Asus X99-M WS review – Worth the Wait?

On the bench today is the X99-M WS motherboard, Asus’s much anticipated foray into the world of microATX X99. But has it been worth the wait?

This product is one I’ve been anxiously awaiting for quite some time now, since April of last year actually. Except back then I was expecting a Rampage V Gene (a hypothetical update to the X79-based Rampage IV Gene) but the launch of Intel’s X99 platform came and went with no sign of the Gene and then a few weeks later Raja from Asus confirmed that a Gene wasn’t in the plans at all. That was a huge disappointment for me because my last three builds had used ROG boards and I was planning my next one around a black and red scheme. So I made a petition to show Asus that there’s demand for powerhouse SFF rigs and now here we are. I have no idea how much influence that petition actually had on the decision to bring this to market but I’d like to think it was at least a small factor. Of course this is a X99-M WS and not a Rampage V Gene but I rather like the black and grey color scheme and have changed my planned build accordingly. I’d still love to see a mATX X99 ROG board though.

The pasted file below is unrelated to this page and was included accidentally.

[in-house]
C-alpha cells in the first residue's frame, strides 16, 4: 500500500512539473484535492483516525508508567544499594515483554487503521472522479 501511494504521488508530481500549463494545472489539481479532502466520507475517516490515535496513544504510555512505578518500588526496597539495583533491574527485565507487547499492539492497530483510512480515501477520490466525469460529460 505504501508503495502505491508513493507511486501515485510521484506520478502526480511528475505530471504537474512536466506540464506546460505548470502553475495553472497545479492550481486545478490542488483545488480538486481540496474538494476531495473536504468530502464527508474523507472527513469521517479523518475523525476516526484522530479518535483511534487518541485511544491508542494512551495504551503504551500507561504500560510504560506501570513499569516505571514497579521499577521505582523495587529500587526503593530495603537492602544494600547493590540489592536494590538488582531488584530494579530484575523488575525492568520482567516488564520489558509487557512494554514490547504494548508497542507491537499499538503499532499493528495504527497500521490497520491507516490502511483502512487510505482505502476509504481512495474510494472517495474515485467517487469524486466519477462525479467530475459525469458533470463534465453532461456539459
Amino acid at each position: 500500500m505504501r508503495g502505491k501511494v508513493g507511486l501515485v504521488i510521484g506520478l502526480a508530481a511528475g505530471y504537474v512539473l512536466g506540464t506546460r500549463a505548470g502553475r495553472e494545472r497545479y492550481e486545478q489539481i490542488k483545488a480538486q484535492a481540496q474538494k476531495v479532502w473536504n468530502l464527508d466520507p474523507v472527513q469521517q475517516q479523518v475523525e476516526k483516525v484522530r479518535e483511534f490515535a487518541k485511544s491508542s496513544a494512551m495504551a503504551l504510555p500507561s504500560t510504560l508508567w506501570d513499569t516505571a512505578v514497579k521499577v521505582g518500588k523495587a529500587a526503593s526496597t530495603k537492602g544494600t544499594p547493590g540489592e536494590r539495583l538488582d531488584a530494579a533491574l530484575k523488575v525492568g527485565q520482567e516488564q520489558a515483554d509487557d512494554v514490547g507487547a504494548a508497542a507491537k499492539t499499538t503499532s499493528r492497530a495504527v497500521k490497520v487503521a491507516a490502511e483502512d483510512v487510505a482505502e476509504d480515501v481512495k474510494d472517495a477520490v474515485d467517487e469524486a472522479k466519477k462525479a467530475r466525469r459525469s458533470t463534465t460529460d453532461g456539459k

Ok, that’s enough babbling, what’s this product all about? For starters it is a microATX motherboard for the Intel X99 platform and is part of Asus’s WS line of workstation boards. The WS line features extra validation to ensure maximum reliability and compatibility with things like capture cards, RAID controllers, etc. It’s by no means a boring server board though and comes with the Asus OC socket, advanced power deliver, stylish looks, and other features to appeal to enthusiasts.

The CPU socket is LGA2011-v3 and supports Haswell-E i7’s but also the Xeon E5-1600 v3 and E5-2600 v3 series CPUs. Being mATX there are only four DDR4 slots and they support up to 64GB RAM total by way of 16GB modules, including ECC RAM (both unbuffered and registered) when used with a Xeon processor.